This is not a review I’ve been looking forward to writing. To say that I was disappointed with Community’s first post-Harmon outing would be an exercise in understatement. If Community is, as Andy Greenwald says in his recent editorial, a demolition derby, then last night’s History 101 was a NASCAR race with the odd explosion of comedy. Without Harmon at the helm, the essential je ne sais qua of Community has vanished into the ether. After twenty-two minutes, I don’t know what has replaced it. Let’s start with Abed (Danny Pudi) and his happy place.

I fully expected a foray into three camera sitcom land as a cold opening gag. Addressing the biggest concern of Community fans in a throw away joke would have been the best way to manage half a year’s worth of speculation and oh-god-they’re-going-to-ruin-it anxiety. Turning the one-off into a recurring gimmick was as unexpected as it was unpleasant.

If Dan Harmon demonstrated anything in the first three seasons of Community it’s that meta ends where repetition begins. In the mad scientist’s formula that is Harmonesque introspection a fast catalyst is the key to a comedic reaction. Drop a reference to The Last Starfighter and move on. Who cares if Starfighter doesn’t land because thirty seconds later you hit the audience with a Farscape reference. It’s not winking at the audience as much as it is drawing them into the scenario through common knowledge. When Abed was in his happy place, History 101 was winking at me so much I wondered if show was having a stroke.

The happy place itself is also problematic in the way it handles Abed’s psychological regression. While Community is rarely subtle in its delivery, it is always gradual in terms of character growth. It took Abed all of season three, a season which included a holodeck malfunction episode, to go from Abed to Evil Abed. If the idea of graduation is enough to make Abed Inception himself, where does the character go from there? It’s too far, too fast, leaving nothing believable for tomorrow. I’ll invoke Tropic Thunder when I say the writers have gone full retard with Abed.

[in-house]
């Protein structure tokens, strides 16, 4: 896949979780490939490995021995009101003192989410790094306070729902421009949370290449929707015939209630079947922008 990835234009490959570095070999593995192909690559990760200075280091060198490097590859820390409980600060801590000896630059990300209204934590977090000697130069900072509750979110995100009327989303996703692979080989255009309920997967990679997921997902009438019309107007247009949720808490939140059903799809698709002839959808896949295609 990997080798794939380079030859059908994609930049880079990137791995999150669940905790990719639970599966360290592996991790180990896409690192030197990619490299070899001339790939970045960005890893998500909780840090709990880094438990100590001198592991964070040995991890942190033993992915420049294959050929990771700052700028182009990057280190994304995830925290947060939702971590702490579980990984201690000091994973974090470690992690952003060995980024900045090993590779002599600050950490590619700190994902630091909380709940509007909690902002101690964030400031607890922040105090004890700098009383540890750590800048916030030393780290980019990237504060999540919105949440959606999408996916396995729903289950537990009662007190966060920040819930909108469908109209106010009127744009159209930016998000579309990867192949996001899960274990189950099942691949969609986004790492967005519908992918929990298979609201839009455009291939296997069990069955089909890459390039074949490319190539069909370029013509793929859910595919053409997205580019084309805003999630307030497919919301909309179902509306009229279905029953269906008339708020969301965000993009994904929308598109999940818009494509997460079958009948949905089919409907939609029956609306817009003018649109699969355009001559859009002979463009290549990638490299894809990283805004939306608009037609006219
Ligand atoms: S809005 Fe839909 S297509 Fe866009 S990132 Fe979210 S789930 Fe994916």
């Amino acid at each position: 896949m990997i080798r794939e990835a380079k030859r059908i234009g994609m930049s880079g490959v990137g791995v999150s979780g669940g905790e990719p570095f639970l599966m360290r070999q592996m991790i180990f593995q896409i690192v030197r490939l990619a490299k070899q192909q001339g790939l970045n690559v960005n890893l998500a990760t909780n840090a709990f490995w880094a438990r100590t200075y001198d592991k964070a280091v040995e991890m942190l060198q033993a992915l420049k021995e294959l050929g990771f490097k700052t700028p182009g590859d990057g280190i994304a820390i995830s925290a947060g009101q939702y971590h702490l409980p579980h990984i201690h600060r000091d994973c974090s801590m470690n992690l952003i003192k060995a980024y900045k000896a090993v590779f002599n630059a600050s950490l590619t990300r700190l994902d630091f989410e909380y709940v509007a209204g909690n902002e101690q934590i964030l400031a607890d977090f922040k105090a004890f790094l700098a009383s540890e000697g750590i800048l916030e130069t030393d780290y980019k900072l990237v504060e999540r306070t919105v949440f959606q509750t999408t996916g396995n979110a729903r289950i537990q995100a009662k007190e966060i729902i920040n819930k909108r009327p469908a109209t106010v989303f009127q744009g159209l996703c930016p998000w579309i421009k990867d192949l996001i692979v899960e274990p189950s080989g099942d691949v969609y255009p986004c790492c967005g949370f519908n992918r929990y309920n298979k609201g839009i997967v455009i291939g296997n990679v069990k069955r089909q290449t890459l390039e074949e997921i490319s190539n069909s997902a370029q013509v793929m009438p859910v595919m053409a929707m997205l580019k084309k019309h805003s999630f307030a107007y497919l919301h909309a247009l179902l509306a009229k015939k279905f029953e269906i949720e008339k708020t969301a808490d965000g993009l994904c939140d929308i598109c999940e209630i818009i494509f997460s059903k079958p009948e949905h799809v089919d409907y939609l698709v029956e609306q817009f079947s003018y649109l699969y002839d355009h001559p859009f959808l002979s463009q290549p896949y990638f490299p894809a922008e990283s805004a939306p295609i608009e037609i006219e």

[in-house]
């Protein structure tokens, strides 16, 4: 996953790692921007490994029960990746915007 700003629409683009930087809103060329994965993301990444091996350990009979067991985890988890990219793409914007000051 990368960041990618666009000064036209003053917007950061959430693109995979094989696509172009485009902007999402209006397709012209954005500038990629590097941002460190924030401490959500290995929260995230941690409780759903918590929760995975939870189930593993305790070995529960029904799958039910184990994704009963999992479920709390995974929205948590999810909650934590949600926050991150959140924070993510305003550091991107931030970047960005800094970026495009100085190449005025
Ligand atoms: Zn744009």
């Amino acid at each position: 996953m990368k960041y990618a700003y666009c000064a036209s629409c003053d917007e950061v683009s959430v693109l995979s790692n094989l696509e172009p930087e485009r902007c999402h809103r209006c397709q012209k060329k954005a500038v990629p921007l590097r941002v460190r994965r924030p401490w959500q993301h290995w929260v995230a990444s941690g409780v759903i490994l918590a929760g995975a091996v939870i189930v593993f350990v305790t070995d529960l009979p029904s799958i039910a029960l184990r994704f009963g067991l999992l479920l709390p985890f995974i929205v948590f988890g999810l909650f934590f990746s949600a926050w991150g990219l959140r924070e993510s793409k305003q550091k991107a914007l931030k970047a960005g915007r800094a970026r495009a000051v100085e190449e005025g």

Jeff Winger (Joel McHale) has described Abed as both a Shaman and a God. Abed knows himself in a way few people do. His aloofness is not a weakness but an absolute confidence which doesn’t mesh into social interactions driven by shame and insecurity. Where did that Abed go? Who is this new neurotic mess? Perhaps Britta’s (Gillian Jacobs) meddling is to blame. The theory is plasuable but doubtful given Abed’s proven ability to use Sherlockian observation to get into anybody’s head. I don’t think Britta, now a student of Ian Duncan (John Oliver), has the analytical tools to break Abed in such a way.

Oh, and Leonard gets the Inception joke? Leonard? Not Troy (Donald Glover), but Leonard. Fine, whatever, what do I know?